What Is the Structure of the Bee Antenna?

Bee antenna can assist in the removal of the corpses of their fallen brethren. Because they flee when they sense their demise or die while foraging, bees rarely perish in the hive.

Because of this, when necropsies don’t occur, necropsies must be carried at least 100 meters away from the hive to prevent the spread of deadly diseases. Want to know more about the bee antenna? let us now find out shall we!


Structure of the Bee Antenna?

Bee Antenna
The Bee’s Antenna

All bees have antennae with the same basic structure to collect information. There are four muscles at the base of the antenna which control its movement. From the bottom of the bee’s head extends the scape – joined to the pedicel with a joint that allows it to move in different directions.

Connected to the pedicel is the flagellum, the part of the antenna with all the receptors. Male bees have 11 subsegments on their flagellum, and females have 10. Not only do antennae vary based on a bee’s gender, but it also varies based on the type of bee: eusocial and solitary bees.


There are three primary parts to a bee antenna, with one connecting point (Antennal Socket):


Read also: Do Bees have lungs?


The Flagellum

When a bee has many flagomeres, it can indicate its gender by looking at the flagellum. Male bees have 11 sub-segments, but most species’ females only have 10 flagomeres.

In other bee species, such as the long-horned bee, male flagellum segments are longer than female flagellum segments. As a result, there’s an easy way to tell the sexes apart. The wonder of a bee’s sensory ability occurs at the flagella.


The Scape

Four muscles connect the scape to the skull through the antennal socket.

The distal part of the antenna, the scape, is attached to the flagellum by a second set of muscles (think about the way a human arm or leg functions). In addition to controlling movement, the scape acts as a conduit for nerves to go between the two antennas.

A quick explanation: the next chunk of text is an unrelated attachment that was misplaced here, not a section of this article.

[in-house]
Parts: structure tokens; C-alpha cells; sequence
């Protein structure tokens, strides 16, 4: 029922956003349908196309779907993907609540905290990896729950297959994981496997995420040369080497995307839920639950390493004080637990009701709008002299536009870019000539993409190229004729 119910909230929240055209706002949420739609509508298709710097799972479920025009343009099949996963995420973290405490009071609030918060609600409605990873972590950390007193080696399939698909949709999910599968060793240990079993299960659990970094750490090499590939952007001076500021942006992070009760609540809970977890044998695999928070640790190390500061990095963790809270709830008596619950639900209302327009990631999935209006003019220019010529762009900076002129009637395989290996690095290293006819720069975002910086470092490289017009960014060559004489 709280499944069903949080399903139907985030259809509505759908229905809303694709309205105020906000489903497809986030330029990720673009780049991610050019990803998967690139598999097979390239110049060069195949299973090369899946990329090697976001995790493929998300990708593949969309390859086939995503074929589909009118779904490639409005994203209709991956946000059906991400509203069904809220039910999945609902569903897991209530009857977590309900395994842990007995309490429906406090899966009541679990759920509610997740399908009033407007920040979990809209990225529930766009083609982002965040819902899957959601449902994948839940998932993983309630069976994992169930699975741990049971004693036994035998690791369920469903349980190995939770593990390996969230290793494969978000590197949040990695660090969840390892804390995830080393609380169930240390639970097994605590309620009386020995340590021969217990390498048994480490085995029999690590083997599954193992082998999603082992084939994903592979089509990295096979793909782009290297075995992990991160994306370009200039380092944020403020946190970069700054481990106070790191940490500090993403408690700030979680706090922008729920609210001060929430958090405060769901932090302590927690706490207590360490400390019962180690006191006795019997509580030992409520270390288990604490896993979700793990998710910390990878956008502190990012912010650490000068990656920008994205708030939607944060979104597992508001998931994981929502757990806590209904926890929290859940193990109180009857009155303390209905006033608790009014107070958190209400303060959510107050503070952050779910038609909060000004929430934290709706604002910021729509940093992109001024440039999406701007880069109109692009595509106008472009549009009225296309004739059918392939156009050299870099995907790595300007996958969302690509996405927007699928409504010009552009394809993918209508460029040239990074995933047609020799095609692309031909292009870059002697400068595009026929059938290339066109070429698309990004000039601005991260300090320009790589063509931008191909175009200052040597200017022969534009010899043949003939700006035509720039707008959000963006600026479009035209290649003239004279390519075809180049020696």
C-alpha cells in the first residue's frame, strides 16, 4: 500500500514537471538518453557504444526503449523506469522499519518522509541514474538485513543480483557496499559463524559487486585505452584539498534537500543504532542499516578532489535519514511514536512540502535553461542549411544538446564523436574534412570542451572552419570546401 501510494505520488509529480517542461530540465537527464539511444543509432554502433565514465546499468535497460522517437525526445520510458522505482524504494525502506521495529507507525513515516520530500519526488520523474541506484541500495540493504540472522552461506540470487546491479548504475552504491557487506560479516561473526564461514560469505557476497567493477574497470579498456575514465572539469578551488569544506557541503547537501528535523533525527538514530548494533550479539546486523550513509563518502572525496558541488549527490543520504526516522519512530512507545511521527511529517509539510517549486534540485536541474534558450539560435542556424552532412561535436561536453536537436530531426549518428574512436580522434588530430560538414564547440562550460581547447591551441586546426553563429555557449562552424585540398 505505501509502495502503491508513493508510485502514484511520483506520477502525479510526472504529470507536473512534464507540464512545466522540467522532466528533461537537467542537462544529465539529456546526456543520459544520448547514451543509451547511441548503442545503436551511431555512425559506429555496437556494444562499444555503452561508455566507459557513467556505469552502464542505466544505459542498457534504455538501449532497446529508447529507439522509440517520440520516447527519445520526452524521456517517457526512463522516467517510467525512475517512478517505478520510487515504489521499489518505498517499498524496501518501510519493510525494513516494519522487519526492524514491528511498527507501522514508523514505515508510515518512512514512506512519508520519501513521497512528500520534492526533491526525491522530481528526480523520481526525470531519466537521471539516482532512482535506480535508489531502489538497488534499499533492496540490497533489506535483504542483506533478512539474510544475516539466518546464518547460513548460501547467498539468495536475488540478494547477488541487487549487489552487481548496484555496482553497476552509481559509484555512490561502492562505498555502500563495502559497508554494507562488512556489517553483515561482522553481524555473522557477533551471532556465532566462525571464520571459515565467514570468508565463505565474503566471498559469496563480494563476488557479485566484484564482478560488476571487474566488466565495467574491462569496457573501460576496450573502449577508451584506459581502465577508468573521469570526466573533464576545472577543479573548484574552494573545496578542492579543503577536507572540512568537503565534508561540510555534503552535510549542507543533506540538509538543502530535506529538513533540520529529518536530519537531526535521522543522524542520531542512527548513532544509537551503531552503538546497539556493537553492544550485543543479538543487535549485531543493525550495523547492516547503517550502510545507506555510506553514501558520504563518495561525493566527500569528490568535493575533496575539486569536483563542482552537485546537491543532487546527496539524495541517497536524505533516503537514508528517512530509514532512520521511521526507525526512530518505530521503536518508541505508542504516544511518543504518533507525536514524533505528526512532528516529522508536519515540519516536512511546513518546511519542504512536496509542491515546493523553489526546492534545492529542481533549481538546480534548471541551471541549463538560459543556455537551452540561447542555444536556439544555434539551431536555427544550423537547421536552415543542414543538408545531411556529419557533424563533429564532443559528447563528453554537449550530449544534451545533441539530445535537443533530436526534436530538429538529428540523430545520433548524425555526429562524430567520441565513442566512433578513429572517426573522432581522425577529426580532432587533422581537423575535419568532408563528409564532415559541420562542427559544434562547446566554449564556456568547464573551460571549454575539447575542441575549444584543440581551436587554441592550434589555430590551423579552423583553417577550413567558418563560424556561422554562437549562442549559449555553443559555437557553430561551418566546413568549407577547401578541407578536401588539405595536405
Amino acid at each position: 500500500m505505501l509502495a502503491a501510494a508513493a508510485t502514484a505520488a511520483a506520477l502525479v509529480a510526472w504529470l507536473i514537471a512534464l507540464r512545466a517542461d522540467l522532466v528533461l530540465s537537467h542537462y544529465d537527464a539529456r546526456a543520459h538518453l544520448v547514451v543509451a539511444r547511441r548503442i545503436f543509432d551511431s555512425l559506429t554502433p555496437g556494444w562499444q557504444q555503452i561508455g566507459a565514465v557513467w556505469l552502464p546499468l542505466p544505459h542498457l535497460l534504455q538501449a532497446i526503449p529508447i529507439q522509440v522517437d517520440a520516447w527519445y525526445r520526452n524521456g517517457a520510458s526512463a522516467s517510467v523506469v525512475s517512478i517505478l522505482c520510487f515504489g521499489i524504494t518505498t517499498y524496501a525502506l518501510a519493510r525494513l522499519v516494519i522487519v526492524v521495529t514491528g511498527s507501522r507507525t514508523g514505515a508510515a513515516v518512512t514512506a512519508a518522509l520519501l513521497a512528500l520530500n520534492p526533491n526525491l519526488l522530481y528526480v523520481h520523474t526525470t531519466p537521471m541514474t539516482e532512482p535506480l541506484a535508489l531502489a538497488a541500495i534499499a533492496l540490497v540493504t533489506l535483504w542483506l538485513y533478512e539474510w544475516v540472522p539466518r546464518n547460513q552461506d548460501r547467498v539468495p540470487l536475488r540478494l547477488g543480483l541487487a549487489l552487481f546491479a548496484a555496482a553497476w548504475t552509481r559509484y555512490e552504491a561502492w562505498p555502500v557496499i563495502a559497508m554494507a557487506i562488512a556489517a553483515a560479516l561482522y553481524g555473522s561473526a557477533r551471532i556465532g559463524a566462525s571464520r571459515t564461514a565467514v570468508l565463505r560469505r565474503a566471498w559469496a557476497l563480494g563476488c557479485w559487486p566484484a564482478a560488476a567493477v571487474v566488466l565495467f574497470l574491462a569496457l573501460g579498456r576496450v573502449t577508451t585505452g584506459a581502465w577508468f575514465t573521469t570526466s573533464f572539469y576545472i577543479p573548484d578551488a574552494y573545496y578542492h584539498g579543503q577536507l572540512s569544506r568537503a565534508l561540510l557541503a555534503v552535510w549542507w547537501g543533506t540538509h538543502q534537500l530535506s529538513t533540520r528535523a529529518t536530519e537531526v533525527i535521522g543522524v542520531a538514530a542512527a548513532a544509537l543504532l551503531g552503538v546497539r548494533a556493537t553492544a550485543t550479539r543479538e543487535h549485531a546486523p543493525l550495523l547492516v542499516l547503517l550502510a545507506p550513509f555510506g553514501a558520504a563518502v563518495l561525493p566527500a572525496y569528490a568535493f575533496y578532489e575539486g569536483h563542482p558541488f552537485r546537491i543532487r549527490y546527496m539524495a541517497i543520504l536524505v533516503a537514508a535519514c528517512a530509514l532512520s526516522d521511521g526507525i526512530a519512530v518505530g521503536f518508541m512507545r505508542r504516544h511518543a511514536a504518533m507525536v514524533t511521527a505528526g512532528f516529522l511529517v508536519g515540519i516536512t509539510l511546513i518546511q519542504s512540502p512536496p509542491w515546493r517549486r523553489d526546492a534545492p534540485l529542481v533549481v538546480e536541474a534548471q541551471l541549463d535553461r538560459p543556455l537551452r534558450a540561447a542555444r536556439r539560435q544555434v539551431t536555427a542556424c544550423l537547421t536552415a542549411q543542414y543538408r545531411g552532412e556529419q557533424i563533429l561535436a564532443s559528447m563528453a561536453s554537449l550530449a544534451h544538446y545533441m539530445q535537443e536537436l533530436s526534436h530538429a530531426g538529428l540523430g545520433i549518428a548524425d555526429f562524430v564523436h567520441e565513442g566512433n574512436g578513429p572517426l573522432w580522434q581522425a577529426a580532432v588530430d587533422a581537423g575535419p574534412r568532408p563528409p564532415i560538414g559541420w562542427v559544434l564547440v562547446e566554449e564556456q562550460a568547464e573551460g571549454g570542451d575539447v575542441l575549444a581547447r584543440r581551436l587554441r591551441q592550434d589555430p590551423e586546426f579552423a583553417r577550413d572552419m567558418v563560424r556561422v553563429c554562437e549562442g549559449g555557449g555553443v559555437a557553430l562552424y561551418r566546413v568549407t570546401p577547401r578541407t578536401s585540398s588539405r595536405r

The Pedicel

As in humans, the pedicel and the scape are connected by a hinge-like junction. The flagellum is able to rotate more freely because to this joint. On the pedicel, there is also the Johnston’s organ. The pedicel and the flagellum’s base house this structure.

The Johnston’s organ is a highly specialized receptor that can pick up on even the smallest movements of the antenna, allowing the brain and flagellum to communicate clearly.


Read also: What is the Best Paint for Beehives?


The Antennal Socket

The antennal socket connects the antennae to the bee’s head even though it isn’t formally part of the antenna. Each of the antennas may move independently thanks to these bowel-like sockets (almost like a shoulder and socket).

The scape is attached to the bee’s head via four muscles that emerge from this socket. The bee’s antenna is completely controlled by these muscles. By way of the scape, the bee’s antennae are linked to its brain via a huge double nerve.


What Is the Bee Antenna Used For?

  • To Monitor Movement In the Hive:

As part of the hive’s surveillance, antennae are utilized to track movement and development. Worker bees are able to track the Queen’s pheromones in order to monitor her activities and sense danger (as mentioned above).